While visitors to LACMA may catch a glimpse behind the scenes during exhibition installations, less visible is the work that happens backstage to support a richer understanding of works in the collection on an ongoing basis. LACMA’s Department of Prints and Drawings holds a group of nearly 700 works on paper by the Belgian artist Félicien Rops (1833–1898). The collection, first amassed by etcher Alfred Taiée, is the only collection of Rops’s work assembled in the artist’s lifetime that remains together today, and the largest public collection of his work in the United States. As a USC-LACMA Summer Research Fellow, I spent the past two months examining this collection, specifically researching Rops’s enigmatic practice of employing photographers and printers to photomechanically reproduce his drawings as the background of his prints, over which he layered more traditional intaglio printmaking techniques. This kind of collection research helps curators to make informed decisions about how we classify and describe works, either for public access online or in the galleries.
Born in Namur, Belgium, in 1833, Rops began to attract attention and notoriety in Brussels for his satirical and anticlerical lithographs in 1859. Turning his attention to intaglio in 1865, and regularly employing photomechanical processes in his work beginning in late 1874, Rops eventually settled in Paris, building a network of collaborators—writers, printers, publishers, and photographers—in France and Belgium. In Paris, he mingled with bourgeois bibliophiles, making a name for himself both as an experimental printmaker and as a draftsman of frequently pornographic subject matter.
When works by Rops entered LACMA’s collection between 1979 and 1984, many were classified as examples of various traditional etching techniques, such as soft-ground, drypoint, and aquatint, consistent with how these prints were described in period criticism and exhibition and sales catalogs during the artist’s lifetime. Yet looking closely at prints under magnification, sometimes alongside LACMA’s conservators, and cross-examining works with more recent scholarship and Rops’s letters to collaborators, revealed these descriptions to be repeatedly inaccurate. Some cases were simple, such as Tentation ou la pomme, which was classified as an etching, but is instead an unretouched photogravure (a photograph etched on a copperplate) reproducing a drawing.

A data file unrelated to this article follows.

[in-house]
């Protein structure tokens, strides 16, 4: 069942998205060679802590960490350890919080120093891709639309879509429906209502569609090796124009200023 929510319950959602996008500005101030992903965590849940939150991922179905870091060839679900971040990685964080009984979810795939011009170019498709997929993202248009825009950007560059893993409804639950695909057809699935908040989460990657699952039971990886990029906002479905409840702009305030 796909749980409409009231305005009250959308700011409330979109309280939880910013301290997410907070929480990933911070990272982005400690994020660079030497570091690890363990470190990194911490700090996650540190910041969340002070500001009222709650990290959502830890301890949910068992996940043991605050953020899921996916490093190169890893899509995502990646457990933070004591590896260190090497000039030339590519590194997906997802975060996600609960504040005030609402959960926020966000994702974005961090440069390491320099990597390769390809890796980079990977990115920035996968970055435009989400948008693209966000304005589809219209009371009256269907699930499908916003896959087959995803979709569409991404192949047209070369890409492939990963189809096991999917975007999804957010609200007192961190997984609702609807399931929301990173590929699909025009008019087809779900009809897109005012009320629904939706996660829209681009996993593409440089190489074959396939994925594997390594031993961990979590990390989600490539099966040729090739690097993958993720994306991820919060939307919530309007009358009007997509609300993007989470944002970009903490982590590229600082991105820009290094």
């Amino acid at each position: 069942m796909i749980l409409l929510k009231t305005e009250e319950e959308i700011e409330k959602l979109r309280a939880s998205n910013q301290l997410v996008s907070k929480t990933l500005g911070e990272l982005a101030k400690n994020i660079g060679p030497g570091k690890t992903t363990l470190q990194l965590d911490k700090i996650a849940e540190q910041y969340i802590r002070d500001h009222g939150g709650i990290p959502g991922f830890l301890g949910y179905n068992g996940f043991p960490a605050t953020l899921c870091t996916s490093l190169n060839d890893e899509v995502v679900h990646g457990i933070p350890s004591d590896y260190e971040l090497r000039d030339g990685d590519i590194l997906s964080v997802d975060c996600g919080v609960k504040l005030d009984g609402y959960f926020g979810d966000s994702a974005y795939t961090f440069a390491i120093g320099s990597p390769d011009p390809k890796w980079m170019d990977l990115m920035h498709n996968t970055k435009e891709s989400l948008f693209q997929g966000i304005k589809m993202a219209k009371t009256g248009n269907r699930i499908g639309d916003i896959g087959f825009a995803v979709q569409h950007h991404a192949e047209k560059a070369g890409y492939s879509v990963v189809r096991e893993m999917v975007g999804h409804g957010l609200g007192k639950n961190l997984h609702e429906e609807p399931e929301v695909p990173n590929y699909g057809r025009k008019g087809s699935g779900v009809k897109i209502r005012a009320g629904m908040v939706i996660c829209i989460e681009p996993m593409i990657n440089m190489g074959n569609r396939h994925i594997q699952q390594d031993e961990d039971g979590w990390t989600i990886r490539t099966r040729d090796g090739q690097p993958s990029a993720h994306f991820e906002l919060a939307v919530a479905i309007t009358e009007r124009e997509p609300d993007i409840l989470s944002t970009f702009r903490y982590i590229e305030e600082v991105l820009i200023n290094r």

Other cases revealed more complex layering of different mediums and only tentative attributions, such as the fourth state of Le Sphinx (1882–83), which is likely a drawing reproduced as a photogravure, retouched with aquatint and soft-ground etching, and further etched by collaborating artist François Courboin. Le Sphinx materializes a whole cast of characters working collectively—an unnamed photographer who produced a film negative of the drawing, Courboin who retouched the plate, Alfred Salmon who printed the edition, Alphonse Lemerre who published the work, and Léon Evely who later produced larger photogravure plates of these compositions in 1888–89.
While intaglio printmaking is inherently collaborative, Rops would have preferred the photomechanical steps of his process to remain unaccounted for. Writing to frequent photogravure collaborator Evely in 1881, Rops underscored the clandestine nature of their work together: “please keep this a secret. You know the work of most publishers; if they know that photogravure is used, they do not know how we use it and they imagine that we make our plates entirely through the process, which in their eyes diminishes them of value.”¹ While Rops used photogravure to save time, to disseminate his drawings among his coterie, and to sell more prints, he remained furtive about this tool for financial and reputational reasons.
Reevaluating the language that we use in medium lines for Rops’s prints not only more accurately conveys to viewers how works are made, but also helps us to understand hierarchies of mediums and their corresponding values in the period that Rops was working. In this case, Rops’s use of photomechanical processes provides insight on the possibilities afforded by—and uneasiness that came with—mixing traditional processes of intaglio printmaking with the still novel medium of photography in France and Belgium before the halftone boom at the end of the 19th century.
1. Félicien Rops, letter to Léon Evely, January 14, 1881, Bibliothèque Royale de Belgique Cabinet des Manuscrits, Bruxelles, quoted in Maurice Kunel, “Lettres de Félicien Rops à Léon Evely,” Le Livre et l’estampe 24 (1960): 303. My translation.